Iran’s statement on Strait of Hormuz blockade is an attempt to distract attention away from its nuclear program, according to U.S. State Department spokesman.
As Mark Toner told a briefing in Washington, the U.S. has nothing against ongoing military drills, adding that U.S. navy, too, from time to time conducts drills in its waters.
“We’ve been very clear the path we’re pursuing, which is a – the two roads, if you will, of sanctions and increased sanctions and pressure on Iran if it continues not to comply. But the other path is one towards greater openness and engagement with the West if it does comply. That hasn’t changed,” the spokesman stated.
Earlier, on December 27, Iran's First Vice-President warned that the flow of crude will be stopped from the crucial Strait of Hormuz in the Gulf if foreign sanctions are imposed on its oil exports.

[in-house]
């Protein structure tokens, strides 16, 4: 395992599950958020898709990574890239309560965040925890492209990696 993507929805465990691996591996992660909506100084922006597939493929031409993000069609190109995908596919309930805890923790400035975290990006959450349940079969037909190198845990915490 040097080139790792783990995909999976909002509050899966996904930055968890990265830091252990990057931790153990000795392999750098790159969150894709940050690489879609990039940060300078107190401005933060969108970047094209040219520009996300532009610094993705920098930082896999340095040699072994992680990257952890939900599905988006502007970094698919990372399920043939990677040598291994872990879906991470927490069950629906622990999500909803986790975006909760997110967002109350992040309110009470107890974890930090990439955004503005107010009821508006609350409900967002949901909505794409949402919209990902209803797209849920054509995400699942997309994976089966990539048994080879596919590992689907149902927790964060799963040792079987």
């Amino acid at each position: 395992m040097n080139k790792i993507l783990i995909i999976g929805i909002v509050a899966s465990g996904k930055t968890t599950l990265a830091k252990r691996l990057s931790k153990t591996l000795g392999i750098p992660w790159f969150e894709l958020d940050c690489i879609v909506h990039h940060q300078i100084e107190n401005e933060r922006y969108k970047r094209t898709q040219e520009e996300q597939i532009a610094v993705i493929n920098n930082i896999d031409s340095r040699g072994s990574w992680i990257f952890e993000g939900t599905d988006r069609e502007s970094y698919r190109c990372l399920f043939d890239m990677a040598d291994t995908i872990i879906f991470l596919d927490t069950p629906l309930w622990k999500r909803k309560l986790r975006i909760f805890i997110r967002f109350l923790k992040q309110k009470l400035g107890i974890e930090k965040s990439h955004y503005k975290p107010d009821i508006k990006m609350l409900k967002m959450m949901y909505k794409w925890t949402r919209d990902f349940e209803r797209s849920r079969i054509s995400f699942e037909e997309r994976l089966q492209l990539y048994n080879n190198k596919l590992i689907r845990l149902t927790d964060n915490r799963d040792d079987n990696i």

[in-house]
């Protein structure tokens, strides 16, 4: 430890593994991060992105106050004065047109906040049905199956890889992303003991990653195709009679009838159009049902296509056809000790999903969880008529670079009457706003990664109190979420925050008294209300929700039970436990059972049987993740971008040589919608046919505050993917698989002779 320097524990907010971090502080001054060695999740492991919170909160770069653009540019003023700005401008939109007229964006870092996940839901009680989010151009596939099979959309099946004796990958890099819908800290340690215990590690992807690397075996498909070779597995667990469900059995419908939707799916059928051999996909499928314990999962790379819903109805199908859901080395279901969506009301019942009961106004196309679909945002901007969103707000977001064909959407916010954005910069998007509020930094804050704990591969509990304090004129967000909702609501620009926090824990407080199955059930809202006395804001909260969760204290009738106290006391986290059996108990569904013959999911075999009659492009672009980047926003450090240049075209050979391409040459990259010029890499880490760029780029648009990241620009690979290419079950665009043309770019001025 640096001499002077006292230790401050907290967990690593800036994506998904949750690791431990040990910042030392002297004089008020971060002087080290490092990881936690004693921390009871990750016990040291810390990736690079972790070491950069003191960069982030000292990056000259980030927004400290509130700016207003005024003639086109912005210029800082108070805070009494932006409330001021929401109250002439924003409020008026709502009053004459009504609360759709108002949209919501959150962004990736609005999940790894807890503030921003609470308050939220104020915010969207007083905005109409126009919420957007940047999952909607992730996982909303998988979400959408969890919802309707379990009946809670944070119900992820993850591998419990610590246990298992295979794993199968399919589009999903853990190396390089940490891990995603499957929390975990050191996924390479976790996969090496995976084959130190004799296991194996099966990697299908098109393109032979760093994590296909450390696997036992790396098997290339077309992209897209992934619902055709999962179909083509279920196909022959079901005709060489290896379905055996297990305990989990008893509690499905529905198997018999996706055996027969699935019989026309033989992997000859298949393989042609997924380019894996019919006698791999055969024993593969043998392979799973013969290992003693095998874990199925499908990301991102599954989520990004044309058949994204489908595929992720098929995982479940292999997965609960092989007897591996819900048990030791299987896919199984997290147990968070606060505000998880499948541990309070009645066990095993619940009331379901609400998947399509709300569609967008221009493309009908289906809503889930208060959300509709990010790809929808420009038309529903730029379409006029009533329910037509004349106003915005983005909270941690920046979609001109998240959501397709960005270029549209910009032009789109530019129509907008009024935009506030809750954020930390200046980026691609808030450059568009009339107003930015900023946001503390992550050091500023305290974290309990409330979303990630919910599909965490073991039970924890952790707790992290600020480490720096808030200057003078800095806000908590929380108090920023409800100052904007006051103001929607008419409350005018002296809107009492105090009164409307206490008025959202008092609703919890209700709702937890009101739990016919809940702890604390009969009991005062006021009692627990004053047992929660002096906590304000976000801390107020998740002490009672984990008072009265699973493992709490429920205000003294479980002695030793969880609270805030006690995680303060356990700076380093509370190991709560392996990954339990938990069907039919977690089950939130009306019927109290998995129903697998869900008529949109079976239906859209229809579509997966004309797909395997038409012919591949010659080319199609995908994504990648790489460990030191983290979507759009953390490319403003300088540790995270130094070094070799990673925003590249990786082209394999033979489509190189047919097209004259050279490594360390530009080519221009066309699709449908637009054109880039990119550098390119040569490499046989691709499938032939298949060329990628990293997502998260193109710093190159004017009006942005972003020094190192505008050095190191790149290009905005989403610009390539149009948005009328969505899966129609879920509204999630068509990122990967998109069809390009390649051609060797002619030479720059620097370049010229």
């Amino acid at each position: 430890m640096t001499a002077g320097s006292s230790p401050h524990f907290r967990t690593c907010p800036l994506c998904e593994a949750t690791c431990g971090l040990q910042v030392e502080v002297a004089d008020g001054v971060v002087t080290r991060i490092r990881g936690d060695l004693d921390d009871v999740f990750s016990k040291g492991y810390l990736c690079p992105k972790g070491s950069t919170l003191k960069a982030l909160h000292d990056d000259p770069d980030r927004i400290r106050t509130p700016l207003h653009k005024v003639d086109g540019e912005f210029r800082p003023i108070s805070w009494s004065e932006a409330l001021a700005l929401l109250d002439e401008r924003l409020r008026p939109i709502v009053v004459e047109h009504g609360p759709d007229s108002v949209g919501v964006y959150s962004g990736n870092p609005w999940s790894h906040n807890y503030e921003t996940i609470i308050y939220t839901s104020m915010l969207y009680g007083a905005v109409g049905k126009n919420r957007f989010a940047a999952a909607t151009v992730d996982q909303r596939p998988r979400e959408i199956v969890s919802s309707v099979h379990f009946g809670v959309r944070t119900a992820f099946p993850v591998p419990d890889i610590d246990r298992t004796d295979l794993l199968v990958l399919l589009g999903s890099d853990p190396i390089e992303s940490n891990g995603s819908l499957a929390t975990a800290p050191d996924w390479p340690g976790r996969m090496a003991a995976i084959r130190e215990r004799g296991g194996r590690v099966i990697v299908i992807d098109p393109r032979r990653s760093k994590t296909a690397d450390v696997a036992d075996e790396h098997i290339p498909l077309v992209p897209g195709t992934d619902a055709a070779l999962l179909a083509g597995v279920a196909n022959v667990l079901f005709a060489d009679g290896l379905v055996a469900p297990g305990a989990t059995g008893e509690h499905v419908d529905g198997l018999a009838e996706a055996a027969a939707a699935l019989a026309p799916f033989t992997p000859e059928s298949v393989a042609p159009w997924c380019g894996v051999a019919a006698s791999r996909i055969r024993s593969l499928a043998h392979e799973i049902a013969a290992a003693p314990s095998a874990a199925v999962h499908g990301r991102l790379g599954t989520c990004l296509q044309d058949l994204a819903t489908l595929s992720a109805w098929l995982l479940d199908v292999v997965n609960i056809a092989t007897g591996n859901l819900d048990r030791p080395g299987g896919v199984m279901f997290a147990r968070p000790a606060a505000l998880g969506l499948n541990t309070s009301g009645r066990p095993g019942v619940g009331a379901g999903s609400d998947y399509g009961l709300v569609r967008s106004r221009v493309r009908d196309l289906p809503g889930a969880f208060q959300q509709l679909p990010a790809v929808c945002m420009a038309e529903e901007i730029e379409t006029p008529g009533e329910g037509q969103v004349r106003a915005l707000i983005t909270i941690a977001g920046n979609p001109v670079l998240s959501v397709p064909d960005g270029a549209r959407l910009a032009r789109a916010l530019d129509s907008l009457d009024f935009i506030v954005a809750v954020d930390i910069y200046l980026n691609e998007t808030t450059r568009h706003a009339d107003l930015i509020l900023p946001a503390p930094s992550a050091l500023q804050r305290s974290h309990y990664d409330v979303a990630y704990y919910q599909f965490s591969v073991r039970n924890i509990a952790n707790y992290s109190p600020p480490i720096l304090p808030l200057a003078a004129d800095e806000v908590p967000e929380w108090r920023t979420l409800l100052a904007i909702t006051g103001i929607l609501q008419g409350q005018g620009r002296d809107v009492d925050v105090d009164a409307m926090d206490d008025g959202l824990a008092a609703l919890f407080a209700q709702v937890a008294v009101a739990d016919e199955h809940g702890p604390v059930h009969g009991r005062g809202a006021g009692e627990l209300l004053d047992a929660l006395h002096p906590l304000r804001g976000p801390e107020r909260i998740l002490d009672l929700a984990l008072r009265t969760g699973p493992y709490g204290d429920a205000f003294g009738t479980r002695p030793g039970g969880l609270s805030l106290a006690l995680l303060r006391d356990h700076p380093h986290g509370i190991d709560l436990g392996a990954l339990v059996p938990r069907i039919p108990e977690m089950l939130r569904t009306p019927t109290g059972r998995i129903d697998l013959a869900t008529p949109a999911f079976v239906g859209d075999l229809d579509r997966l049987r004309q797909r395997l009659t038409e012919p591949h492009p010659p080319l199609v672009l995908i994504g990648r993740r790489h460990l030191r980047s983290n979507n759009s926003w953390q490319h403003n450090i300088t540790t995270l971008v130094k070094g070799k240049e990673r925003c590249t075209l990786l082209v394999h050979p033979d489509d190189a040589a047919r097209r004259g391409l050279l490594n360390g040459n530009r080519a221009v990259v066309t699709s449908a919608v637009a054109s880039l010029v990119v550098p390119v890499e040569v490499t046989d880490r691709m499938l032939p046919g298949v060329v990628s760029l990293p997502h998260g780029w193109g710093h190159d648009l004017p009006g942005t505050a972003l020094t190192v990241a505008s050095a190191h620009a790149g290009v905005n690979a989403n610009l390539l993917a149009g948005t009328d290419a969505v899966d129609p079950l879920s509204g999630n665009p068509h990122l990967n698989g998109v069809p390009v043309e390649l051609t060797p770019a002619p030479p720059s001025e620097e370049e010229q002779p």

The Strait of Hormuz is of strategic significance as the passageway for about a third of the world's oil tanker traffic. Beyond it lie vast bodies of water, including the Arabian Sea and the Gulf of Aden. The U.S. Navy's Bahrain-based Fifth Fleet is also active in the area, as are warships of several other countries that patrol for pirates there, AP reported.